We do not gain our economic views based on market pricing. However, consistent market pricing is required for us to exploit our economic views. Our systematic view is that we are headed toward a stagflationary recession. This suggests contracting real GDP growth and higher than comfortable nominal spending, creating inflation above the Fed’s inflation target. Within this bigger picture view, we have also flagged that markets will likely price the slowing of inflationary pressures following last year’s price shocks we think a significant part of this move is likely to be behind us. Looking ahead, headwinds continue to accumulate for assets. We think capital preservation is the most important thing today as these macro cross-currents resolve themselves. The time to ride consistency in macro market pricing will come, and we expect to participate significantly when it does.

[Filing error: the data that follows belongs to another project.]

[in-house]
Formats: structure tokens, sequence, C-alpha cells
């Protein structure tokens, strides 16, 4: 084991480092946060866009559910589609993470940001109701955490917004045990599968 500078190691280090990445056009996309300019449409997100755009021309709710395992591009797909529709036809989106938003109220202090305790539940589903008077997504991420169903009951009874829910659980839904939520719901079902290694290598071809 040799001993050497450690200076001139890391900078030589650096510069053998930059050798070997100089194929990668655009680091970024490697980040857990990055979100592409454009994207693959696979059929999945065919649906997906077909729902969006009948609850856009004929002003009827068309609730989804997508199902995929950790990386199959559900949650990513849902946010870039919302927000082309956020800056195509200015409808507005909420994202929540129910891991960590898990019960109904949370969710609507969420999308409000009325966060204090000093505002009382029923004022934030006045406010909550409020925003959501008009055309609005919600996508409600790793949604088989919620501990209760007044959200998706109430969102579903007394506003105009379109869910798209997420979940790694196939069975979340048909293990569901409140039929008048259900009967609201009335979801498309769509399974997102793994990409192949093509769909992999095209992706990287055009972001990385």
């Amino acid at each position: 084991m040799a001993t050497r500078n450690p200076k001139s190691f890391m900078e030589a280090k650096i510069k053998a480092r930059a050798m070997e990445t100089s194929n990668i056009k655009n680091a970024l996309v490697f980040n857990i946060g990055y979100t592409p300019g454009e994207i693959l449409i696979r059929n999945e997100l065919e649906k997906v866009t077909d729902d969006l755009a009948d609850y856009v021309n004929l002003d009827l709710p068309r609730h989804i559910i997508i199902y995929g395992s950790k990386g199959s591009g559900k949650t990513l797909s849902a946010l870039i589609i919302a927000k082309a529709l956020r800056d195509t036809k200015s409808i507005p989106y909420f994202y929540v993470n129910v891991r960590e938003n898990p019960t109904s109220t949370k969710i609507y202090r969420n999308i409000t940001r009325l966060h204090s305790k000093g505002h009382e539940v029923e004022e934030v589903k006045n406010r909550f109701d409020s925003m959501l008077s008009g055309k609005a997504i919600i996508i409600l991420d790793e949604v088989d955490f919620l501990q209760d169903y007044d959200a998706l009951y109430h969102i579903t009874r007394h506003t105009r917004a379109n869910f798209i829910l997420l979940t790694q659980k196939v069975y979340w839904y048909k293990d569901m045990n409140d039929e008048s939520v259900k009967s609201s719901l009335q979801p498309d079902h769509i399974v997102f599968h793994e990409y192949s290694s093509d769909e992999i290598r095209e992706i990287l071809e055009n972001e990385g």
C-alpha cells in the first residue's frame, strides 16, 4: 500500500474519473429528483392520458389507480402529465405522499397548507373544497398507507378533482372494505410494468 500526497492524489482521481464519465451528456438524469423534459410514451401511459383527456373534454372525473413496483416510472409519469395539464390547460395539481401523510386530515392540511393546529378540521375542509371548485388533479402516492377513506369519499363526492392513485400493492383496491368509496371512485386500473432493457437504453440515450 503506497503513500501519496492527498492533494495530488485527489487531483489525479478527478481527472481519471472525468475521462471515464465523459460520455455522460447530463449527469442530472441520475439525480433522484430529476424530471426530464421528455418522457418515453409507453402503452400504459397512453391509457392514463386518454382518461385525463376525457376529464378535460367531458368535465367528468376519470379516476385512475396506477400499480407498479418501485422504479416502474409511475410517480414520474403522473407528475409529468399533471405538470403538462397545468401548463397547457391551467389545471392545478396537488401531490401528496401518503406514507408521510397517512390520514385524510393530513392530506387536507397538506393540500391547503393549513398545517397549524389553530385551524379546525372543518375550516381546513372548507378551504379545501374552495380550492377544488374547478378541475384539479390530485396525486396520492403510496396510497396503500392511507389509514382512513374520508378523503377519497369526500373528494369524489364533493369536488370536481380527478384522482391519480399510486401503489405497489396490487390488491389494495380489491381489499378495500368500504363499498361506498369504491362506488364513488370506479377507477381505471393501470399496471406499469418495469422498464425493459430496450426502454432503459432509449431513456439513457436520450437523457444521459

Turning to our ETF Portfolio over the last week, the Prometheus ETF Portfolio was down by -0.06%. Below, we show the contributions to this portfolio performance across securities:
While our bet on shorting Treasuries paid off, we also see that positions in gold and consumer staples dragged on performance. Turning to next week, our systems are looking to position the Prometheus ETF Portfolio, as shown below. The portfolio contains 11 positions heading into next week. We show these below:
POSITIONS: Cash: 41.48% SHY : -21.76% GLD : 8.53% SPX : 5.73% XLC : 4.37% XLK : 4.28% XLY : 4.25% XHB : 3.83% CANE: 2.78% UNG : -1.64% UGA : 1.35% . Please note if cash position is negative it implies leverage.
Additionally, we show these positions aggregated into asset class allocations below:
The portfolio has a net exposure (ex-cash) of 11.74%, with a gross exposure (ex-cash) of 58.52%. This allocation has an expected volatility of 5%, with a maximum expected volatility of 10%. We think there is a modest potential for achieving maximum volatility, with a significant amount of labor market data later next week which may impact growth-sensitive positions in stocks and commodities in unison. However, these would be somewhat offset by fixed-income shorts, which would benefit from the pricing of further Fed tightness. Markets remain indecisive on macroeconomic outcomes, and managing volatility here is essential. Until next time.